Consideration: Price deductions from agricultural produce
Many agricultural produce merchants buy goods from farmers on the basis of a standard price for standard produce. Merchants make an allowance against the prices they pay farmers for much of the produce which requires processing to bring it to the required standard after it leaves the farm gate. For example, where a contract is for delivery of grain of a refined moisture content a small deduction (which may include a statutory levy) may be made from the standard price if the merchant has to collect, dry and weigh the grain. Similar arrangements exist for cleaning and grading potatoes and for other produce.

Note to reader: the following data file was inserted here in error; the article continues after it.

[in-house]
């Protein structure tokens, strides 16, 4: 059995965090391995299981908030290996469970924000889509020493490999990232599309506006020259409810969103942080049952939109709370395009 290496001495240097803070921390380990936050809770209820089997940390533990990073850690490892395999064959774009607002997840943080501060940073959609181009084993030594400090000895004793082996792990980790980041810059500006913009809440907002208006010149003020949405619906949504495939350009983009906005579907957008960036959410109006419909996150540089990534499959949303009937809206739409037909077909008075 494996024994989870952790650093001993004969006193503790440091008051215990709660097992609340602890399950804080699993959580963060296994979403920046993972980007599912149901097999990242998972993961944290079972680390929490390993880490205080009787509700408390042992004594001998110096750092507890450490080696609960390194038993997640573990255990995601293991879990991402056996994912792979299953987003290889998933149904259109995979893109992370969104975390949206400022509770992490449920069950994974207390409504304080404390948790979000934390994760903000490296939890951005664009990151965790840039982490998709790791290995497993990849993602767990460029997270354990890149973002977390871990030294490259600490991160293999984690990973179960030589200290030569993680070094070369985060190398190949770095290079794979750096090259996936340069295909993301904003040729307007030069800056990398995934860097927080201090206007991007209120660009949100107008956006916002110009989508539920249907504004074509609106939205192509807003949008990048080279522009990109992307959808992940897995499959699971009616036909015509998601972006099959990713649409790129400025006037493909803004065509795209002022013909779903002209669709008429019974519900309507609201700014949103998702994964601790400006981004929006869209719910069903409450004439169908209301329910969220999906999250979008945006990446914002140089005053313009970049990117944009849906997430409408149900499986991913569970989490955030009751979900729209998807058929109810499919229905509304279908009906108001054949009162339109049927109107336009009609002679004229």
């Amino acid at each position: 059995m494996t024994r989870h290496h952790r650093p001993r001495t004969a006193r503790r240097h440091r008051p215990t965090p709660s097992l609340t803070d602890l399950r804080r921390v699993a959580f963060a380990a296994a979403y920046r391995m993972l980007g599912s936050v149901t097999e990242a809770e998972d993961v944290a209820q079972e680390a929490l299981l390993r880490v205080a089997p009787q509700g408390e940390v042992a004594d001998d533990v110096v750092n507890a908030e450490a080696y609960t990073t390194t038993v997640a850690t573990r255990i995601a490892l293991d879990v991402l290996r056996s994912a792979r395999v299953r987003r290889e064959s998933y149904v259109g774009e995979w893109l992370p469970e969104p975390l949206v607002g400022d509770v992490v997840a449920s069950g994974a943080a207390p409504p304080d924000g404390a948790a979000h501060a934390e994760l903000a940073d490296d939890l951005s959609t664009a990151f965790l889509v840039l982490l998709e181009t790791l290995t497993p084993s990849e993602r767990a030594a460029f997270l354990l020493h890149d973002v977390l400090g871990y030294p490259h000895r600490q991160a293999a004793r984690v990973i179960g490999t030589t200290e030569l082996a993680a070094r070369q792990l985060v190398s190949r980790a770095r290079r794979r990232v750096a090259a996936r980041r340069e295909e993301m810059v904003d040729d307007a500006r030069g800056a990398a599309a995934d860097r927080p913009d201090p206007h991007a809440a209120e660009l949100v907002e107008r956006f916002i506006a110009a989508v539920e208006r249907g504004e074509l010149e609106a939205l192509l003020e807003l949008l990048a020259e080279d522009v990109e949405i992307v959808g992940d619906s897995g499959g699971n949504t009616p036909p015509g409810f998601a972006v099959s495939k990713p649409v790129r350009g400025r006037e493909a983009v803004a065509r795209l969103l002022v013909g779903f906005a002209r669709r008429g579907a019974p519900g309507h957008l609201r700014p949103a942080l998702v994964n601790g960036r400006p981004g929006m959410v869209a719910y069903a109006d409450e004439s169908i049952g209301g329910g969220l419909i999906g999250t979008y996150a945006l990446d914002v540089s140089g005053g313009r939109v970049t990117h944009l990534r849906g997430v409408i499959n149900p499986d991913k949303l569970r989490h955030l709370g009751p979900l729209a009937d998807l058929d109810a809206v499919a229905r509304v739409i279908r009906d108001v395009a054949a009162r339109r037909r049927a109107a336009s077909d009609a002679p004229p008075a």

In these circumstances there is a single supply of goods from the farmer to the merchant for the net amount payable. The merchant may issue a self-billed invoice for the farmers produce. If the produce is zero-rated, official self-billing permission is not required. Such invoices will usually show a price for the goods from which various charges are deducted.
In other circumstances the produce is processed before sale is arranged. In these cases the merchant will issue invoices for standard-rated services to the farmer. These must conform to the usual requirements. The farmer can use them to deduct input tax subject to the normal rules.